Missouri Offers Steel Shot Clinics
Knowledgeable hunters know steel shot performs differently than lead shot. What many don't know is how it is different, how different it is and exactly how to adjust their shooting to compensate for the differences. Those who attend free steel-shot clinics around the state will learn these things and become more effective hunters in the process.
The Missouri Department of Conservation is offering clinics at the following locations.
- --Jay Henges Shooting Range at Forest 44 Conservation Area (CA) in St. Louis County, May 16-18. Call (636) 300-1953, ext. 302, for more registration and information.
- --Conservation Department Ozark Regional Headquarters, 551 Joe Jones Blvd., West Plains, Aug. 8-10. Call (417) 256-7161.
- --Southeast Missouri, location to be announced, Aug. 15-17. Call (573) 290-5730.
- --Charles W. Green CA in Boone County, Aug. 22-24. Call (573) 884-6861.
- --Andy Dalton Shooting Range on Bois D'Arc CA in Greene County, Aug. 29-31. Call (417) 742-4361.
- --August A. Busch Memorial CA in St. Charles County, Sept. 5-7. Call (636) 300-1953, ext. 302.
- --Locust Creek CA in Sullivan County, Sept. 26-28. Call (660) 785-2420.
- --Central Missouri State University Shooting Complex, Warrensburg, Oct. 3-5. Call (816) 655-6250.
- --Fountain Grove CA in Linn County, Oct. 10-12. Call (660) 646-6122.
Each event includes an afternoon or evening classroom session open to everyone. Registration for these events is limited only to the capacity of the hosting facility. A limited number ofparticipants who are in positions to pass their knowledge on to other hunters will take part in one-day hands-on shooting training sessions following the classroom portion of the clinics. Separate events with shooting training will be offered to hunter education instructors.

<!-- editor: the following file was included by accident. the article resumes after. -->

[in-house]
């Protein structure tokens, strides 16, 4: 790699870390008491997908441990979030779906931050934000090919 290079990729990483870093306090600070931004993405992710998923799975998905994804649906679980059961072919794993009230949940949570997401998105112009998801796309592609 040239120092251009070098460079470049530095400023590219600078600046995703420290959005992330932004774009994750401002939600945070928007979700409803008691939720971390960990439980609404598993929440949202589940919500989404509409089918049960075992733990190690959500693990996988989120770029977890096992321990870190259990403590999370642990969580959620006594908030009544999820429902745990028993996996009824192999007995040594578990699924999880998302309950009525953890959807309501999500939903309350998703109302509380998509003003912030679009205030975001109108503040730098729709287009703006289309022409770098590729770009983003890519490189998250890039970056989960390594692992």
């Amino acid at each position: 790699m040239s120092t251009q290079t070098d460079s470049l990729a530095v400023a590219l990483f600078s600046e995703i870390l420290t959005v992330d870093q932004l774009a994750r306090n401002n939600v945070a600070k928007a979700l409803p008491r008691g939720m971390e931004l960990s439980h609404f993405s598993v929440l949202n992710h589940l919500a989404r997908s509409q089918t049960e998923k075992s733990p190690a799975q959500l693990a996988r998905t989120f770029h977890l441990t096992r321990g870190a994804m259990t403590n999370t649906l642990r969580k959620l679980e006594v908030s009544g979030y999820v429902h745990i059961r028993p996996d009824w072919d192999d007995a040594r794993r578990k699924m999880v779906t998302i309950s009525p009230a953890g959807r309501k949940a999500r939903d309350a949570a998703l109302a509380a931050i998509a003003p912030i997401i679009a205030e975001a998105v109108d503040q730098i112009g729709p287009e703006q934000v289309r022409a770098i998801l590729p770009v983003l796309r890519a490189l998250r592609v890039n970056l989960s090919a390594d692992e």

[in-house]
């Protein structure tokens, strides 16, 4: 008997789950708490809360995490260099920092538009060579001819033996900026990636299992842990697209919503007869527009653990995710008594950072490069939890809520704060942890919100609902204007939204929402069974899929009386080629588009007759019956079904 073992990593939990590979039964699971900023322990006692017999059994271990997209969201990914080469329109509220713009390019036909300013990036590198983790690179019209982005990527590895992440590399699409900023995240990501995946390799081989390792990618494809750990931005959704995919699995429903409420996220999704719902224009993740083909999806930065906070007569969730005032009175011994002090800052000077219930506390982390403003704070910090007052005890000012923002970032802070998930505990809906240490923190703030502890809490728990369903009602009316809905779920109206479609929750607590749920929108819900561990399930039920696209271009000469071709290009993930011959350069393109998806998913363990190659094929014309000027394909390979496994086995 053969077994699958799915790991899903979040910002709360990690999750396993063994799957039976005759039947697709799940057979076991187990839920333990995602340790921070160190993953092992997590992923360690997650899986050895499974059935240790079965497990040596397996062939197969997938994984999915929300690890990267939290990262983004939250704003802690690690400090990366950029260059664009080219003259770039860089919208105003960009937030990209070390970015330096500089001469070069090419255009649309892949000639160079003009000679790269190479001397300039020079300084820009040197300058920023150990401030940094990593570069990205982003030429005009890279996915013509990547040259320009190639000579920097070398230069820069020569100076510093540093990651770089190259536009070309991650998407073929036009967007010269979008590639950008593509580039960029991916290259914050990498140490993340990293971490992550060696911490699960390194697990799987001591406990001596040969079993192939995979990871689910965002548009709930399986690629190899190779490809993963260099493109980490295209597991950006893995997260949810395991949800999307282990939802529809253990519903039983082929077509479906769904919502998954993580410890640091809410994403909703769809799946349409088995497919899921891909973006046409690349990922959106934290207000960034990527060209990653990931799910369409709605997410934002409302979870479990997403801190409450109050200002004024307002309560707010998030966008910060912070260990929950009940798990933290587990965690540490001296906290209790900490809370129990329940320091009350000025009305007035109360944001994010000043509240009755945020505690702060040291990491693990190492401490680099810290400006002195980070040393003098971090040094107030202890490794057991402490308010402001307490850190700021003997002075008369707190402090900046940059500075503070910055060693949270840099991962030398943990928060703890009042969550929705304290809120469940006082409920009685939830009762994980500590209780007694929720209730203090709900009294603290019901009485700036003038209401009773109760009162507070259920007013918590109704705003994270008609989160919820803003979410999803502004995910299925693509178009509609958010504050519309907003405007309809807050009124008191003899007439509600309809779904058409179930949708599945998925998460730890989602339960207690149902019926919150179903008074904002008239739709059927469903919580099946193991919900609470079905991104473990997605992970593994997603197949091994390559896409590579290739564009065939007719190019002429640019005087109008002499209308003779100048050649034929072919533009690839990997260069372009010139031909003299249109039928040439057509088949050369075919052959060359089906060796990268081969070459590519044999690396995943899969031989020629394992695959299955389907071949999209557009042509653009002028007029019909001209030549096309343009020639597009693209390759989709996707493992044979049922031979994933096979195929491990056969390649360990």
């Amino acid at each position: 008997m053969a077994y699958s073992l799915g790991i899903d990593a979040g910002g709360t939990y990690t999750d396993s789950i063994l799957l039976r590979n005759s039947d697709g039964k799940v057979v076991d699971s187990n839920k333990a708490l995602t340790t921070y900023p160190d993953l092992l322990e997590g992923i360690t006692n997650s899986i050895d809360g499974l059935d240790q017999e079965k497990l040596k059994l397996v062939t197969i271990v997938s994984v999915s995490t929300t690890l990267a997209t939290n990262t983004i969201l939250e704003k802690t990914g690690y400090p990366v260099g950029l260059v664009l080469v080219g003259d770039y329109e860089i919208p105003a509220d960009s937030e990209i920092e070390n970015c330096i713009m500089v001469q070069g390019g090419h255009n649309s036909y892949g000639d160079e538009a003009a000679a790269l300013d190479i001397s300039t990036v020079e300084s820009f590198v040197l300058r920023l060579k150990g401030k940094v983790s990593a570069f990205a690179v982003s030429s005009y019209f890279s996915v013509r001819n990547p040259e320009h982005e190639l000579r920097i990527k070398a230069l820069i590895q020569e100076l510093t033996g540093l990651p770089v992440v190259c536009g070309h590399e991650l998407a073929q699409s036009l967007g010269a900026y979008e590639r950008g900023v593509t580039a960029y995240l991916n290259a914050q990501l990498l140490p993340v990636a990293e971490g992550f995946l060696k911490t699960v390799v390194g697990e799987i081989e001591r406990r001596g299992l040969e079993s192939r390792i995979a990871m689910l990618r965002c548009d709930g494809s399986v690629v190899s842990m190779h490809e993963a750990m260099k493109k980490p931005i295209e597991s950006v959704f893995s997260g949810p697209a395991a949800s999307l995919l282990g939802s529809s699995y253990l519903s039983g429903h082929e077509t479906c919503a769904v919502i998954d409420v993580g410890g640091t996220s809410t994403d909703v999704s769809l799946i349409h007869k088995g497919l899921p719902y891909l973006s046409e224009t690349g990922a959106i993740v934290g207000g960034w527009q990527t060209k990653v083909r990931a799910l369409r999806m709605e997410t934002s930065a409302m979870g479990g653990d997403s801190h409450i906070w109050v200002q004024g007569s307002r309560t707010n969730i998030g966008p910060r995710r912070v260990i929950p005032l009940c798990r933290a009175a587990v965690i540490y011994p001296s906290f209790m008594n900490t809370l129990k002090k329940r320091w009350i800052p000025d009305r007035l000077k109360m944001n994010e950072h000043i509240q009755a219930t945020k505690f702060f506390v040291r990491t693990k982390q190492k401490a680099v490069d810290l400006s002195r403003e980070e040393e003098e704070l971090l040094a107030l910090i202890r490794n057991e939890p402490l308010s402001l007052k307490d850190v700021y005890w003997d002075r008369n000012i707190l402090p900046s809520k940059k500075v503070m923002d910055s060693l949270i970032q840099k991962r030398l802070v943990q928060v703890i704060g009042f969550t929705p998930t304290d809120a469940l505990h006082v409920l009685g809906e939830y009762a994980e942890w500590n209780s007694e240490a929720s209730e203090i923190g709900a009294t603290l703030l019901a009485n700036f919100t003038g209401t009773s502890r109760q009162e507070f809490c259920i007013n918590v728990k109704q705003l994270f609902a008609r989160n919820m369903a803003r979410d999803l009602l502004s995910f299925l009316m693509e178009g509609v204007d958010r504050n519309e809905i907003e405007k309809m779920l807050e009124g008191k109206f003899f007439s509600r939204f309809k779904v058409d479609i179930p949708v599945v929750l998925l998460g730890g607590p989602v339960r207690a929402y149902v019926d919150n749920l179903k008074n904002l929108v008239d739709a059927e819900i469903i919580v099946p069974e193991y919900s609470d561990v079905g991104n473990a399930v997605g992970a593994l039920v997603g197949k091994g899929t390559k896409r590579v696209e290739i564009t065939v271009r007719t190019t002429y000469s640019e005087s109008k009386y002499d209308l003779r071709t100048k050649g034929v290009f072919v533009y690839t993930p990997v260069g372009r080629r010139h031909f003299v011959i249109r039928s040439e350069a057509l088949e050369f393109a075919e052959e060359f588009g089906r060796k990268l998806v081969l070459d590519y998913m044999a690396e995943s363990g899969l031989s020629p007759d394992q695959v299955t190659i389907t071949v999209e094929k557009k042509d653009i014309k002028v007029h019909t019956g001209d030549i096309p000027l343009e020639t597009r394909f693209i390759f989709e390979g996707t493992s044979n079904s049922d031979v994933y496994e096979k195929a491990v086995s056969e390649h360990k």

Lead is the most common material used in shotgun ammunition. Because lead shot has been found to poison waterfowl and eagles that feed on waterfowl, federal law requires duck and goose hunters to use nontoxic alternatives to lead shot. Missouri has expanded that prohibition to all hunting on some conservation areas.
Last year the Missouri Conservation Commission approved regulation changes requiring nontoxic shot for all shotgun hunting – including dove hunting – on 21 additional CAs. Areas affected by the regulation change are B. K. Leach Memorial, Black Island, Bob Brown, Columbia Bottom, Cooley Lake, Coon Island, Duck Creek, Eagle Bluffs, Fountain Grove, Four Rivers, Grand Pass, Little Bean Marsh, Little River, Marais Temps Clair, Montrose, Nodaway Valley, Otter Slough, Schell-Osage, Settle’s Ford, Ted Shanks and Ten Mile Pond CAs.
All these areas attract large numbers of migratory waterfowl and shorebirds. The requirement to use steel or other federally approved nontoxic shot on these areas applies to all hunting with shotguns. Possession of lead shot is prohibited on these areas.
Hunter Skills Coordinator Tony Legg said most hunters choose steel shot because it is the least expensive nontoxic shot available. He said extensive field work has shown that steel shot can be an effective alternative to lead or denser, more expensive lead-shot alternatives.
"Every type of shot has advantages and disadvantages," said Legg. "The key to success is learning the characteristics and limitations of the ammunition you use and developing skills – like judging distance – needed to make the most of it. These workshops are designed to help hunters learn those things and use steel shot effectively."